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About 1.4 million more votes cast for Pa. governor nominees this year


Voters line up to vote at a polling place in Doylestown, Pa., Tuesday, Nov. 6, 2018. (AP Photo/Matt Rourke)

So how big was turnout in Pennsylvania?

Here’s one measure:

In the governor’s race, more than 4.9 million people cast a vote for Democratic incumbent Tom Wolf, Republican challenger Scott Wagner or one of the other two candidates on the ballot. And there are still some ballots to be counted.

That 4.9 million figure, based on unofficial returns to the Pennsylvania Department of State, is larger than recent elections for governor. It’s about 1.4 million more votes than were cast for the gubernatorial nominees in 2014.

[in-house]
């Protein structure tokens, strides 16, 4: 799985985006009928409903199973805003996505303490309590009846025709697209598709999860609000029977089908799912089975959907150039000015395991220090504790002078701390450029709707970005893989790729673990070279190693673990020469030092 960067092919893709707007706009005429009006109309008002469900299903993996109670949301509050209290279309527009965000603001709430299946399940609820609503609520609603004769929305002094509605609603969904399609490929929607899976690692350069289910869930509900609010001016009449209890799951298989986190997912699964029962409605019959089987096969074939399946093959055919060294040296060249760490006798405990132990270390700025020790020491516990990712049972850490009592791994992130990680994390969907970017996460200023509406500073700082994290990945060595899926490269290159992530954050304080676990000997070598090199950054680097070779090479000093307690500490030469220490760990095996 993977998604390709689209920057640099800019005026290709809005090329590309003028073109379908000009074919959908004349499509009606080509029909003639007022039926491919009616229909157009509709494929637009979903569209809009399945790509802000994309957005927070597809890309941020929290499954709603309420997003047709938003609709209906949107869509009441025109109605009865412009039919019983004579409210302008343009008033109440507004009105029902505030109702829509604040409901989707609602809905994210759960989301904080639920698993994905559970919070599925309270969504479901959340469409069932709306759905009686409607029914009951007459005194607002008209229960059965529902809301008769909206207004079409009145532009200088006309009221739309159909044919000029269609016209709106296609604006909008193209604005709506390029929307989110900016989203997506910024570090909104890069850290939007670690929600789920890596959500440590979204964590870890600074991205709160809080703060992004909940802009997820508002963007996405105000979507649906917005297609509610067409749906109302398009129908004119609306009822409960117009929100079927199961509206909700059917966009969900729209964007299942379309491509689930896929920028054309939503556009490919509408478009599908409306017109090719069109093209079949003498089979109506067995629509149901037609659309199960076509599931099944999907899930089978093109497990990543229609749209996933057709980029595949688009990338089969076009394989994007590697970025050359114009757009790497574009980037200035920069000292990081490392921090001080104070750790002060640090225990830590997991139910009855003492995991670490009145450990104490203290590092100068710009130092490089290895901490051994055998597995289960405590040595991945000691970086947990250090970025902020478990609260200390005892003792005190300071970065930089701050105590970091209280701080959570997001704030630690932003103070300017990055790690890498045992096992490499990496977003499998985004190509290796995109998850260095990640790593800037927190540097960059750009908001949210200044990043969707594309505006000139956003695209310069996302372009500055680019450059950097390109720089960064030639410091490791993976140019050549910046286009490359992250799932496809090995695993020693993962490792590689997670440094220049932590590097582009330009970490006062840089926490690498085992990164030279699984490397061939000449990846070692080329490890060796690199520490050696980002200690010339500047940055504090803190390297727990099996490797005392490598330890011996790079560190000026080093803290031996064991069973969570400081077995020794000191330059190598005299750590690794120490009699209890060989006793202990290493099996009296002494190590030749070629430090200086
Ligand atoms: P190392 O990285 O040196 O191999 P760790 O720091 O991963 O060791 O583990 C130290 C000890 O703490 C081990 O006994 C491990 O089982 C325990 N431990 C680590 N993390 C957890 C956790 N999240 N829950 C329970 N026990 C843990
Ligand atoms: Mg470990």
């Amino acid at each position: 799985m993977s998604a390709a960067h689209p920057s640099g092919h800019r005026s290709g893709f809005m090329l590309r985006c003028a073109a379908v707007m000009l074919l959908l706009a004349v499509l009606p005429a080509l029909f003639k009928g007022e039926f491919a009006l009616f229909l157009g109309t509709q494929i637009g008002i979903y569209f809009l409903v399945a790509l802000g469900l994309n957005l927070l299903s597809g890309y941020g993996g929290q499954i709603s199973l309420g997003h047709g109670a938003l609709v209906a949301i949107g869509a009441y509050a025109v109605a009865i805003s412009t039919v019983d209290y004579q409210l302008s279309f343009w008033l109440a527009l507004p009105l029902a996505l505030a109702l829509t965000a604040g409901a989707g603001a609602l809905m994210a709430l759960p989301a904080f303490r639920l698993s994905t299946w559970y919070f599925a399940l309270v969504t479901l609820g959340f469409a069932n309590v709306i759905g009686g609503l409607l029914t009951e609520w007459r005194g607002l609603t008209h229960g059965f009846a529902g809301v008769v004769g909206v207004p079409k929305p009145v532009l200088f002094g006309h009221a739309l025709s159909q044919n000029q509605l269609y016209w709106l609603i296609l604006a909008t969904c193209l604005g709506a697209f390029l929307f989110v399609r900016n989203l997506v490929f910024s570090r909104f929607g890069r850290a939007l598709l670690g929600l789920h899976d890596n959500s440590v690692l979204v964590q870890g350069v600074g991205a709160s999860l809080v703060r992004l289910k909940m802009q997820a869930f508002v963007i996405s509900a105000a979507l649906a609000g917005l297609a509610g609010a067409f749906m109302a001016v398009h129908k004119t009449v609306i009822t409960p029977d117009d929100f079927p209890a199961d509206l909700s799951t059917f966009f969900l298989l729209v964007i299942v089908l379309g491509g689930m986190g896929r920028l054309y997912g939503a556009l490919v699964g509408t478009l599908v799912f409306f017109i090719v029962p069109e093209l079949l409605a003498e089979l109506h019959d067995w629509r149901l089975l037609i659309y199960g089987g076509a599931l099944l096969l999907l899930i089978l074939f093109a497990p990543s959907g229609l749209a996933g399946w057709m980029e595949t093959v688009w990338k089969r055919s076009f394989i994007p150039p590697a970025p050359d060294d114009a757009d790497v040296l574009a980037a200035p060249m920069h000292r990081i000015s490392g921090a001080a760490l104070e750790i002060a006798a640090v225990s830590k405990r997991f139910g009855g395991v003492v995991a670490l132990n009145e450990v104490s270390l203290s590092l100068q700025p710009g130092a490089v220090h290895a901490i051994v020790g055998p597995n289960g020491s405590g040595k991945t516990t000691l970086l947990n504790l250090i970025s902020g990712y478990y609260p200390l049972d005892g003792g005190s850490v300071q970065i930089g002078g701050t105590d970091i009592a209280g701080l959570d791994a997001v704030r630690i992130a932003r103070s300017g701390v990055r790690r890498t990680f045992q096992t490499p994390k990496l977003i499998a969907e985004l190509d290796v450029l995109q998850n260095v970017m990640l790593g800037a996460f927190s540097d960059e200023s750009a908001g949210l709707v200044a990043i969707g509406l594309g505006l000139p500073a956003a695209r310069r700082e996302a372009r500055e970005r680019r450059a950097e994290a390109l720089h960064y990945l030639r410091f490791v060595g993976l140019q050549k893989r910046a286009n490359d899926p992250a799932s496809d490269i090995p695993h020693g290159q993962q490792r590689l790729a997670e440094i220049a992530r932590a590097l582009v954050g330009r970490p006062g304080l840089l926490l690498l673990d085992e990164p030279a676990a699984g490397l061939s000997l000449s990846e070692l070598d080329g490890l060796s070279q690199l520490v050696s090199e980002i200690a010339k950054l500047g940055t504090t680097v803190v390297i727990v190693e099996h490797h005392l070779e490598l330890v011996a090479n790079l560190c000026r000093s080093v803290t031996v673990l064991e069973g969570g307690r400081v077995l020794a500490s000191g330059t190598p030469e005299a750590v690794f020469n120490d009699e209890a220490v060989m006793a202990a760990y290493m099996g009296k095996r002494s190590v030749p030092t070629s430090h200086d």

Here’s a look at vote totals for nominated candidates for governor.

2002: Nearly 3.6 million votes cast for governor.

2006: Nearly 4.1 million votes cast for governor.

2010: Nearly 4 million votes cast for governor.

2014: About 3.5 million votes cast for governor.

(The Department of State figures don’t include write-in votes. And the department’s online results don’t go back further than 2000.)

The Pennsylvania Department of State was still waiting on turnout figures for all counties late this week. But looking at total votes in the governor’s race gives an idea of just how much enthusiasm there was in this election compared to most mid-terms.

The turnout difference revealed itself in different ways. Take York County, for instance:

The turnout was still less than the 2016 presidential election, when about 6.1 million votes were cast in Pennsylvania for presidential nominees.

More: Pa. election results: 4 big winners, 2 big losers

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